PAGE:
(left Baptiste Clinet, right Andrea Stillacci)
After a period of relative calm in public and expansion behind the scenes, French agency Herezie is attracting attention with two stunning new public interest campaigns.
Founded six years ago with zero clients, Herezie has grown from a small “unorthodox agency” into an independent group offering what its president Andrea Stillacci describes as “the complete spectrum of communications, from traditional advertising to digital, social, e-commerce and in-store marketing”.
It helped that Herezie acquired two other entities along the way: shopper marketing and events agency Vaudoo in 2015 and digital shop 5ème Gauche (litterally translated 5th on the left) last year, boosting its staff to around 135.
While the agency is run out of a single Paris office – albeit an impressive one in the classy 16th arrondissement – Andrea Stillacci points out that it works for a number of multinational clients, including Coca-Cola, Unilever and Henkel. “We can travel either physically or virtually. We also have access to a global network of planners. In today’s world you don’t need offices in every market.”
One example of its international spirit is the jaw-dropping – or perhaps one should say ear-popping – spot for the David Lynch Foundation. Comparing everyday sounds to the cacophony of war, it enables viewers to empathize with war veterans suffering from Post Traumatic Stress Disorder. What for the rest of is merely a slamming door can trigger agonizing memories for a veteran.
“We were determined not to cheat,” says executive creative director Baptiste Clinet. “Thanks to our research we came up with a list of sounds that could be potential triggers, then we matched images to them. We were surprised, for example, to learn that the closest sound to distant machinegun fire is popcorn popping.”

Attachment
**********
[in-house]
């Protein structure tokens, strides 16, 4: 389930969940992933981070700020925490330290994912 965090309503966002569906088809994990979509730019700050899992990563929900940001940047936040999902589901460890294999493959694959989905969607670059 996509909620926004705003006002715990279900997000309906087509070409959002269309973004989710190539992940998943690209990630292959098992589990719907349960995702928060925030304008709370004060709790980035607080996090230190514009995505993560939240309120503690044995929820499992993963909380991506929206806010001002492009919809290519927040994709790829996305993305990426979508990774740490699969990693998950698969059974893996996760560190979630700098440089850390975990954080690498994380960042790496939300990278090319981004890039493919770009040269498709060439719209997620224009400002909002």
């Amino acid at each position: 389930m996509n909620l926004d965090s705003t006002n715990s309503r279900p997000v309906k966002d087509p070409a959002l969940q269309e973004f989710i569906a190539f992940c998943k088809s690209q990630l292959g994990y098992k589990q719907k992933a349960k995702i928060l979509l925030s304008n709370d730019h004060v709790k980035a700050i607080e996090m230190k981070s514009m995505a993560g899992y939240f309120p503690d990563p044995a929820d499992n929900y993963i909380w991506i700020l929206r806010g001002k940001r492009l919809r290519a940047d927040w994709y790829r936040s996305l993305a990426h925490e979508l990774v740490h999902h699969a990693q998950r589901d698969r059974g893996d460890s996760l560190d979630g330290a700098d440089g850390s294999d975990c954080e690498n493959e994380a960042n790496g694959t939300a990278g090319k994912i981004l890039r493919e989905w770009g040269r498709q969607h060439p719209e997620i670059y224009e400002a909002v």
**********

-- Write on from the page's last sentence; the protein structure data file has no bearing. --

To achieve the desired effect, Herezie worked with legendary Canadian and U.S. sound studio Apollo, as well as its sister production company Mile Inn. The director was Yan Dal Santo, co-founder of both Apollo and Mile Inn.
The result was so effective that many commentators thought Lynch himself had directed the spot. “No, it wasn’t him,” Baptiste reiterates, smiling. “But he did see it – and like it.”
The desire for authenticity is also present in Herezie’s second stand-out spot, this time for the Observatoire d’Inégalities (a human rights organization). In the film, a group of children aged 7 to 11, from a variety of different backgrounds, are invited to play an alternative version of Monopoly. They quickly realise that the rules of this implacable new game benefit some more than others.
Once again, says Baptiste, there was no cheating. “We cast real kids and the reactions you see are absolutely genuine. We also cast a schoolteacher who would know how to relate to the children.” Monopoly owner Hasbro gave the agency permission to adapt the game. “They were behind us right away.”
After the shoot, the challenge was to edit 12 hours of film – or six hours from two different cameras – down to an emotional spot of two minutes. Baptiste says: “As you can see on screen, although the kids were often frustrated, they also understood when the situation was unfair for the others.”
Most astonishingly of all, even though the odds were stacked against them, they never gave up hope. “They still thought they could win.” There was a debriefing session afterwards to cushion them from this new and unpleasant facet of life.
Both the David Lynch and “Monopoly” spots generated a flurry of comments and shares – not to mention awards buzz in the run-up to Cannes. The “unorthodox agency” is back in the news.
By Mark Tungate, editorial director